They do not call it the ‘green eyed monster’ for no reason. Jealousy is a terrible and monstrous emotion that snakes its way through society. Jealousy consumes you, it impacts your thoughts and your sense of self-worth, and it can destroy relationships and burn bridges.
Oddly enough jealousy is an intricate and complex human emotion that is also very natural. It seems ironic that an emotion that is likened to a monster is also seen as natural. But jealousy is a familiar emotion on the spectrum of humanity. It does not make you a bad person when you envy what someone else may have, when you are upset that your coworker got the promotion instead of you or that all your friends are settling down and you are still figuring out your path. Jealousy can actually motivate you to do better and achieve the goals of people you envy.
The real issue is when jealousy becomes a consuming force that prevents you from being grateful and dismisses the blessing Allah (SWT) has given you. Speaking from experience, I know for a fact how overwhelming and controlling an emotion like jealousy can be.
Jealousy is a familiar emotion on the spectrum of humanity.
As Muslims we are taught to always give thanks to Allah (SWT) for his bounty – but how can I do that when my friends are going on trips to Europe, or someone else has more followers than me? How can I be thankful when every time it seems like I am in a good place in my life, a friend of mine appears to be doing better – better clothes, better job, better relationship and better money? It makes me angry. It makes me so sad. It makes me resentful. It makes me depressed. Jealousy soon becomes a dark cloud hanging above me, leading me to become bitter and ungrateful.
However my jihad is not with the emotion of jealousy, rather it is with continuing to recognize and be grateful for the bounty and mercy that God has bestowed upon me. But in a world full of instant likes and social influencers, and when jealousy is a natural feeling, how do we overcome this jihad?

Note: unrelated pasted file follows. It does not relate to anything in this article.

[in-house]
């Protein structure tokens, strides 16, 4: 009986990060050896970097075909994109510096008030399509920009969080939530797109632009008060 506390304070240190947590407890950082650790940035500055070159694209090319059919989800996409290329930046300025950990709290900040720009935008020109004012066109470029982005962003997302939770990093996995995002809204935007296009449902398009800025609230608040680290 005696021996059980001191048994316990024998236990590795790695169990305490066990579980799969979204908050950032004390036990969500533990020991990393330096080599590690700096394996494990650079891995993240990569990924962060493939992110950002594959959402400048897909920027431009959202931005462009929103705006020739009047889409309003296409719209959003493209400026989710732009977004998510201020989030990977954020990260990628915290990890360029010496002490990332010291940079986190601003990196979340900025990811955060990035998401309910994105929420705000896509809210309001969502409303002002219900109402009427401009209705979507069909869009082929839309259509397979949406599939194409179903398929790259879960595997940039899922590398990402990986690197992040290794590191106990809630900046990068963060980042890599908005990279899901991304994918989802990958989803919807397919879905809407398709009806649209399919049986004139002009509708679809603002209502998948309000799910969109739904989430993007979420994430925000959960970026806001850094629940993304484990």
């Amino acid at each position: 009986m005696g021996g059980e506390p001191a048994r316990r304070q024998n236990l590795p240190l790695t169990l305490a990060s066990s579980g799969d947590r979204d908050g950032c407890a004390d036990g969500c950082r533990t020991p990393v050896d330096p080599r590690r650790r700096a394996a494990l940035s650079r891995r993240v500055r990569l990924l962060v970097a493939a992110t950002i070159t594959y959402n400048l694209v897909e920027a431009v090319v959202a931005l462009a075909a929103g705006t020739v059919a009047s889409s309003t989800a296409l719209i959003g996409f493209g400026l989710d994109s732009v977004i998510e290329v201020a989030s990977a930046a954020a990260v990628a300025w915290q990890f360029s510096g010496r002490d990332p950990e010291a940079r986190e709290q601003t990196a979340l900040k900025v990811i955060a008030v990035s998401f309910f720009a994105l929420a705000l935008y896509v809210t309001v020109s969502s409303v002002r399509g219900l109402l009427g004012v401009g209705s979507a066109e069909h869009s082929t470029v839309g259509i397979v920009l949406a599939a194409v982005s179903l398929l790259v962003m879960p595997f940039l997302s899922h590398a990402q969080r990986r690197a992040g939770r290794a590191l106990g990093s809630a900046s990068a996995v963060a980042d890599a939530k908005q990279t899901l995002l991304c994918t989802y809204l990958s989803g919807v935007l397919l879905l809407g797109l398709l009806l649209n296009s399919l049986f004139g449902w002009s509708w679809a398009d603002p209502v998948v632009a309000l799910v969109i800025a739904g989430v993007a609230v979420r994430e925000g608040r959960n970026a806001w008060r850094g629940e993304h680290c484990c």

In the Qur’an jealousy (or hasad in Arabic) is seen as a disease of the heart – and is a problem that has plagued humans since the dawn of time. The Prophet (PBUH) said:
“Do not be jealous of each other, do not boycott each other, do not hate each other, do not contrive against each other. Be all of you brothers to each other, O Servants of Allah” (Dawud: Book 14: Hadith 2653).
Yet, despite the teachings of the Prophet (PBUH) as simple as it may be, humans (yes even Muslims) have allowed hasad to enter our hearts and cause us to turn against one another.
Comparison isn’t the thief of joy for no reason. When you compare, you lose sight of what you are truly blessed with and seek to achieve a level of material spirituality. You know, the kind of comfort and solace where material goods validate your ego (nafs) – but only temporarily. So it leaves you seeking more.
And I get it – it’s easy for someone to say “don’t be jealous” but what do they really know? Do they know that heavy feeling in your heart that impacts your mood, causes you to be snappy towards loved ones and lowers your sense of self-worth just because someone else appears to be better than you?